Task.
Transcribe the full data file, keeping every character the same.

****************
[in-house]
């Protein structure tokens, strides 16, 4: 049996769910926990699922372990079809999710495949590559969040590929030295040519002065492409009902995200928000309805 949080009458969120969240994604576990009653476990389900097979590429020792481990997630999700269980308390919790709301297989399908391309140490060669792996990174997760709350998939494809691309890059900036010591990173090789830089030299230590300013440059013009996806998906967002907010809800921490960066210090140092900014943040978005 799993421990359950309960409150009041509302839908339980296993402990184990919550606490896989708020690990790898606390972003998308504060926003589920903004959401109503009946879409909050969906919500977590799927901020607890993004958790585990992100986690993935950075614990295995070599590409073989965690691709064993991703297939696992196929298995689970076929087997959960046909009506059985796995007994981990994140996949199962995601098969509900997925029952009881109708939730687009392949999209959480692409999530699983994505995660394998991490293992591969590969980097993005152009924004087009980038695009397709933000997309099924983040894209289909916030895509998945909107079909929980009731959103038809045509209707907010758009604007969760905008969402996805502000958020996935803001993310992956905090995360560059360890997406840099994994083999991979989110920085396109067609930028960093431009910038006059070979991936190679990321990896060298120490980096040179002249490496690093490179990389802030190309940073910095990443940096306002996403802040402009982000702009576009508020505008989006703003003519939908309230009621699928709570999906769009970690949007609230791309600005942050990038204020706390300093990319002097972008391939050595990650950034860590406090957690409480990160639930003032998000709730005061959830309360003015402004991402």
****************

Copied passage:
[in-house]
């Protein structure tokens, strides 16, 4: 049996769910926990699922372990079809999710495949590559969040590929030295040519002065492409009902995200928000309805 949080009458969120969240994604576990009653476990389900097979590429020792481990997630999700269980308390919790709301297989399908391309140490060669792996990174997760709350998939494809691309890059900036010591990173090789830089030299230590300013440059013009996806998906967002907010809800921490960066210090140092900014943040978005 799993421990359950309960409150009041509302839908339980296993402990184990919550606490896989708020690990790898606390972003998308504060926003589920903004959401109503009946879409909050969906919500977590799927901020607890993004958790585990992100986690993935950075614990295995070599590409073989965690691709064993991703297939696992196929298995689970076929087997959960046909009506059985796995007994981990994140996949199962995601098969509900997925029952009881109708939730687009392949999209959480692409999530699983994505995660394998991490293992591969590969980097993005152009924004087009980038695009397709933000997309099924983040894209289909916030895509998945909107079909929980009731959103038809045509209707907010758009604007969760905008969402996805502000958020996935803001993310992956905090995360560059360890997406840099994994083999991979989110920085396109067609930028960093431009910038006059070979991936190679990321990896060298120490980096040179002249490496690093490179990389802030190309940073910095990443940096306002996403802040402009982000702009576009508020505008989006703003003519939908309230009621699928709570999906769009970690949007609230791309600005942050990038204020706390300093990319002097972008391939050595990650950034860590406090957690409480990160639930003032998000709730005061959830309360003015402004991402």